Note: This is the first in a short series of stories I’ll be doing about collecting baseball/sports cards. The rest of the series will run in the near future.
Baseball has always been a passion of mine.
Though I’ve always been a Phillies fan, I’ve had bouts of “fandom” with some other teams, usually based on their hats. These were all as a kid though. Some of those teams include the Angels, Expos, White Sox and Reds.
I know, at one point, I even had a Mets hat, but I know for a fact I never cheered for them. (Though, to be fair, I was a HoJo fan and Dave Magadan has always been one of my favorites).
Anyway, the love affair with baseball goes back to when I was a kid. I had a hand-me-down Larry Bowa jersey at one point. I never got to go to a live game in Philly as a kid, but I do remember going and watching the Oneonta Yankees at least once a summer.
It’s quite a full circle knowing I got to cover the Oneonta Tigers, the team that replaced the O-Yanks, during my professional life.
As a kid, I spent much of my summers with a ball, glove and bat. We had pick-up games and just threw the ball. If necessary, I could play ball by myself, whether it was hitting a ball in an open field, throwing pop-ups to myself or using a tennis ball and throwing it at a wall or set of steps.
There was something else that was part of my childhood — baseball cards.
Oh how I loved baseball cards. Despite the fact that they were cards from the 80s — when many thought cards would pay for their college, but the explosion of so many cards eventually made prices drops extremely fast.
Nonetheless, I never thought about that.
Heck, many of the cards I had ended up strewn about or stuffed in boxes. I never cared for them. I could have had a Ricky Henderson rookie. Or Don Mattingly. Or that Mark McGwire Team USA card. Who knows? Maybe there was a Cal Ripken Jr. rookie or something.
But I never worried about that.
See, we knew every year when the new Topps cards were coming out. The one local gas station got boxes in each year and we’d be all ready for it.
Oh the excitement of opening those old wax packs! The cards were awesome! And without the Internet, we never knew what the design was going to be until we opened the packs. And then there was the gum — oh that hard, pink gum placed in packs. It was awful, but we chewed it nonetheless. At that time, packs were something like 25 cents each.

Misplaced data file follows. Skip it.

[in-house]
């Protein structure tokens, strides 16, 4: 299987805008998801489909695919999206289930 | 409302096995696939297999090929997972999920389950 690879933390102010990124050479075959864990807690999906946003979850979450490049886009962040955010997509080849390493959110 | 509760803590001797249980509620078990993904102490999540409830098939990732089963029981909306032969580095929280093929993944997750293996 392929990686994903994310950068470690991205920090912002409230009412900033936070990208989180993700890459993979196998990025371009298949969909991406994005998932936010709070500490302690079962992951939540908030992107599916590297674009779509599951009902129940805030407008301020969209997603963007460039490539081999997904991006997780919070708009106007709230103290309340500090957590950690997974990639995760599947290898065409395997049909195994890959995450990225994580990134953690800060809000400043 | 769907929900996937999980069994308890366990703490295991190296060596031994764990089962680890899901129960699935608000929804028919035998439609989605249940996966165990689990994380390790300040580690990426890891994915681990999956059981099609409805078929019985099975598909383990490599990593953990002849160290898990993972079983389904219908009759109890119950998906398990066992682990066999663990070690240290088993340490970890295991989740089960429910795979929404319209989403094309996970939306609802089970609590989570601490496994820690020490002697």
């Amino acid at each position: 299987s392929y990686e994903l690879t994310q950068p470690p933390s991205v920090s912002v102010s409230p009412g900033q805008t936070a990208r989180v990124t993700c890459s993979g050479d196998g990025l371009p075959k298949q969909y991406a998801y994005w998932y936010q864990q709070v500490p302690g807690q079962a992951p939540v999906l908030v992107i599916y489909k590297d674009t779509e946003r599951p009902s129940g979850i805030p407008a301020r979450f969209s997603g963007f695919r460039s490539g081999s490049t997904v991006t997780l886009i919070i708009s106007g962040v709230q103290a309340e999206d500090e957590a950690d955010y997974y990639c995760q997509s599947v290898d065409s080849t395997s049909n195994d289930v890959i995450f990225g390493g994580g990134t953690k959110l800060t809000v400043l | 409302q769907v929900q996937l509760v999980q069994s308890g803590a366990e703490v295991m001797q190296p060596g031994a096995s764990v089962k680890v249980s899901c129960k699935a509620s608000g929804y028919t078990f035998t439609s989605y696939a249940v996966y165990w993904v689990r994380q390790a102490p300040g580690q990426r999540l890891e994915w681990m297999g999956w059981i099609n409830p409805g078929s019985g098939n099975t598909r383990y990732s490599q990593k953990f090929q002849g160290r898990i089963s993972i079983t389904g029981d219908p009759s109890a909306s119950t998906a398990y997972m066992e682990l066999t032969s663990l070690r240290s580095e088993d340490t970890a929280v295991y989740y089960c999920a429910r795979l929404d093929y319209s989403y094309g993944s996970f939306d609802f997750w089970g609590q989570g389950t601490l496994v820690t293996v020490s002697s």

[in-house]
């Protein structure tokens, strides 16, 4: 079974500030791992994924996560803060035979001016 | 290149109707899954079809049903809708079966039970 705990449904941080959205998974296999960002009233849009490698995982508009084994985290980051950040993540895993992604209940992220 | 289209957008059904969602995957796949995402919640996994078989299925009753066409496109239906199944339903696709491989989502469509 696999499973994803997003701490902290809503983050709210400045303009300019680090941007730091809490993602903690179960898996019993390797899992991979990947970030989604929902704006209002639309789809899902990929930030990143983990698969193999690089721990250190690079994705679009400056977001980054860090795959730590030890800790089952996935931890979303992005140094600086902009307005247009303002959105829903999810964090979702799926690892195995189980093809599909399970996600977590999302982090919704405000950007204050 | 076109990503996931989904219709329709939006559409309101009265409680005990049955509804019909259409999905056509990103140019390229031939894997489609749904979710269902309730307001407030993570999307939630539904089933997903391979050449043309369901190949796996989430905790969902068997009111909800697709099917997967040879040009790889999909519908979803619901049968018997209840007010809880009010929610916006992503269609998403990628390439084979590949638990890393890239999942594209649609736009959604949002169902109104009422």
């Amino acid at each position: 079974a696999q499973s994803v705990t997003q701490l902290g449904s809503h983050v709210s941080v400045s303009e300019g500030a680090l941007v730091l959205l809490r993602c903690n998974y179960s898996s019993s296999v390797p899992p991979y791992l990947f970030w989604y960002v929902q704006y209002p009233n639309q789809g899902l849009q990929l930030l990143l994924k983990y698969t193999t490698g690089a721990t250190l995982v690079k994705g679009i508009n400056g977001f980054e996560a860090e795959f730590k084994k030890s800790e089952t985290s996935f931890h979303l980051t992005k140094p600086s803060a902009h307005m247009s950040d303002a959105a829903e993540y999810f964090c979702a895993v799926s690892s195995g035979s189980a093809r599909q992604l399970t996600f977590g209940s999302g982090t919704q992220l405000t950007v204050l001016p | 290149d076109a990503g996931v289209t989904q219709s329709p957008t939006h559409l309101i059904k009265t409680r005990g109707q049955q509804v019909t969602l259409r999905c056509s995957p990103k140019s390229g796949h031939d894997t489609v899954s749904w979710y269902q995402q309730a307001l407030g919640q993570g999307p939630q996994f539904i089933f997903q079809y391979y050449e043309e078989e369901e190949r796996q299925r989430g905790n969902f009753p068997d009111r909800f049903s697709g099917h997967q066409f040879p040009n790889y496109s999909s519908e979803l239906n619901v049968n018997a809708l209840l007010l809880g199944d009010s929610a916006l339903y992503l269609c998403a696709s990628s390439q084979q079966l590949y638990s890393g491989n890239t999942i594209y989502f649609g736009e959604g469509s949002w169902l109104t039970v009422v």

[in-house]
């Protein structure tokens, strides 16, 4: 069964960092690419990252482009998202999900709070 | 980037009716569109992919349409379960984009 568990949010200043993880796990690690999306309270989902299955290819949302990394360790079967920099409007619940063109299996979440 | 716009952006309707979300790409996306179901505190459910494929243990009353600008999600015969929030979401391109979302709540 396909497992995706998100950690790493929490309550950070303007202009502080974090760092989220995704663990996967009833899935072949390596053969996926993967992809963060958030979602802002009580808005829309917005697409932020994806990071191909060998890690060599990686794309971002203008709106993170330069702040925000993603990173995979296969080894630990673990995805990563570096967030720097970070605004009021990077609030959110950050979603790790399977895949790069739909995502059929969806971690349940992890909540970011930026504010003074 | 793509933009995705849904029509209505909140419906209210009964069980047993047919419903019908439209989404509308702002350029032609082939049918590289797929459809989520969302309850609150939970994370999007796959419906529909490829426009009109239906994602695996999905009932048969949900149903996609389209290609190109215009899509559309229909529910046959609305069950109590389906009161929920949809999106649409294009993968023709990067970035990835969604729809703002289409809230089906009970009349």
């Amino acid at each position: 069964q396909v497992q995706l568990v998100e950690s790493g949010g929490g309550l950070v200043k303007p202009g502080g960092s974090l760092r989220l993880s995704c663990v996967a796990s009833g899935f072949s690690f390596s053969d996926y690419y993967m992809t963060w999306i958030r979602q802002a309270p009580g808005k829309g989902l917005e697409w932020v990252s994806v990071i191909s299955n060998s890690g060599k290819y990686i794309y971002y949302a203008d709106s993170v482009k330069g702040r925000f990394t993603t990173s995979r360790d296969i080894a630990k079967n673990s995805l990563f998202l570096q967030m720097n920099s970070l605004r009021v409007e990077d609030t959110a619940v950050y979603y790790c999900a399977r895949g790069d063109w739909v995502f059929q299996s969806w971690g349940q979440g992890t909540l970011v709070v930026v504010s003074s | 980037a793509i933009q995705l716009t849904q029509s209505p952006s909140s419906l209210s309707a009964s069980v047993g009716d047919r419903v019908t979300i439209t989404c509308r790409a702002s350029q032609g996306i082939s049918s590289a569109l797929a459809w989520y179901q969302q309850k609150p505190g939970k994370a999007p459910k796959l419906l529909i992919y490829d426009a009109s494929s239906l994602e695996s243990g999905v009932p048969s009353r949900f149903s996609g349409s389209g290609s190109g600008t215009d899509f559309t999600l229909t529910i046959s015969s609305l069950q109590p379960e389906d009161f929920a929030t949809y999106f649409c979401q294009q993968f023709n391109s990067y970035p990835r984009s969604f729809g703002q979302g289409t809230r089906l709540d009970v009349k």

We’d sift through those cards for days and weeks. Until we got enough money to buy more packs and then we’d run out and see who we could get. It was always a score if you got someone from your favorite team. And if someone else got one? Well, you could trade!
And how many of you remember flipping? I would do it sometimes, but boy I hated it. People cheated at times with it and if you didn’t catch on, you could lose your cards in a hurry.
Then I grew up.
Baseball cards, of course, were for kids. Who had time for those things? There was high school. And college. And buying cars. And hanging out with friends. When age 21 came, there was beer and bars.
Baseball cards? Never again. Sure, I’d buy a pack or two here and there, just for the hell of it. But I wasn’t a collector. I just thought it was fun to crack a pack here and there. I had to see what the new cards looked like. It’s not like I was ever going to start collecting again.
A funny thing happened on the way to the card shop…
I can’t put my finger on where I got the bug again. It was in the early 200os though. If I had to bet, it was probably when I started covering professional baseball. It was short-season Single-A, so basically the bottom level of baseball (not including the Florida instructional leagues). Some of those players were card collectors.
Heck, some of those guys had cards.
I remember, again as a kid, that some minor league teams had team card sets made up. But it’s not like they were anything major. I mean, heck, those cards weren’t Topps or any company people took seriously.
So back to these players. Some of the top picks had cards out there. Not only did they have cards, they had authentic autograph cards and there were also cards with pieces of a jersey or bat or something else in them.